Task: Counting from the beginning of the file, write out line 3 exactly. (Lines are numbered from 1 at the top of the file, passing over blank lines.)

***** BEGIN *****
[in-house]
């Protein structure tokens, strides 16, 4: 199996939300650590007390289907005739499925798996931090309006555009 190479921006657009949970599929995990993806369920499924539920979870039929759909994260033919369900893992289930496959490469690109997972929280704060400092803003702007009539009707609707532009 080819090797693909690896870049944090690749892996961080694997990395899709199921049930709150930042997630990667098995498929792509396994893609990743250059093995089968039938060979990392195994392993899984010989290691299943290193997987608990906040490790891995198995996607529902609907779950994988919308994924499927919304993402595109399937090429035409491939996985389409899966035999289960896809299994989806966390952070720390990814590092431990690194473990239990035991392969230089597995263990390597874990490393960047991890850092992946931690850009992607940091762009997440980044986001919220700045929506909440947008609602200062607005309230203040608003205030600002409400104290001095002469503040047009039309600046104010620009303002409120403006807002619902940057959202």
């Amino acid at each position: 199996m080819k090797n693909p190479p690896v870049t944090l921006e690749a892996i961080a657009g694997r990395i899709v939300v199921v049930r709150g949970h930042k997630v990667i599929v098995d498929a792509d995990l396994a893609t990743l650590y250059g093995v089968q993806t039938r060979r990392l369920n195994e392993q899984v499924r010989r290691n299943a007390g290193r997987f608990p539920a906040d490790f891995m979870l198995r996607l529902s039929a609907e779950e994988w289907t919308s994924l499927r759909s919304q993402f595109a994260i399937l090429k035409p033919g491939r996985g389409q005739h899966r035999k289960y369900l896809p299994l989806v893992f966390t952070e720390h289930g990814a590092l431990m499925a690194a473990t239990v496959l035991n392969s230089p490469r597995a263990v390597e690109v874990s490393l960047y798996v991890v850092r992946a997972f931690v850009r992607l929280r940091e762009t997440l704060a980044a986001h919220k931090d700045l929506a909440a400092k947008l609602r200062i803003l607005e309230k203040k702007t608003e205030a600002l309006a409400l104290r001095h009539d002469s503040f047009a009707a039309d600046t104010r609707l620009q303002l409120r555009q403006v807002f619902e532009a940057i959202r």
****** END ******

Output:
């Amino acid at each position: 199996m080819k090797n693909p190479p690896v870049t944090l921006e690749a892996i961080a657009g694997r990395i899709v939300v199921v049930r709150g949970h930042k997630v990667i599929v098995d498929a792509d995990l396994a893609t990743l650590y250059g093995v089968q993806t039938r060979r990392l369920n195994e392993q899984v499924r010989r290691n299943a007390g290193r997987f608990p539920a906040d490790f891995m979870l198995r996607l529902s039929a609907e779950e994988w289907t919308s994924l499927r759909s919304q993402f595109a994260i399937l090429k035409p033919g491939r996985g389409q005739h899966r035999k289960y369900l896809p299994l989806v893992f966390t952070e720390h289930g990814a590092l431990m499925a690194a473990t239990v496959l035991n392969s230089p490469r597995a263990v390597e690109v874990s490393l960047y798996v991890v850092r992946a997972f931690v850009r992607l929280r940091e762009t997440l704060a980044a986001h919220k931090d700045l929506a909440a400092k947008l609602r200062i803003l607005e309230k203040k702007t608003e205030a600002l309006a409400l104290r001095h009539d002469s503040f047009a009707a039309d600046t104010r609707l620009q303002l409120r555009q403006v807002f619902e532009a940057i959202r």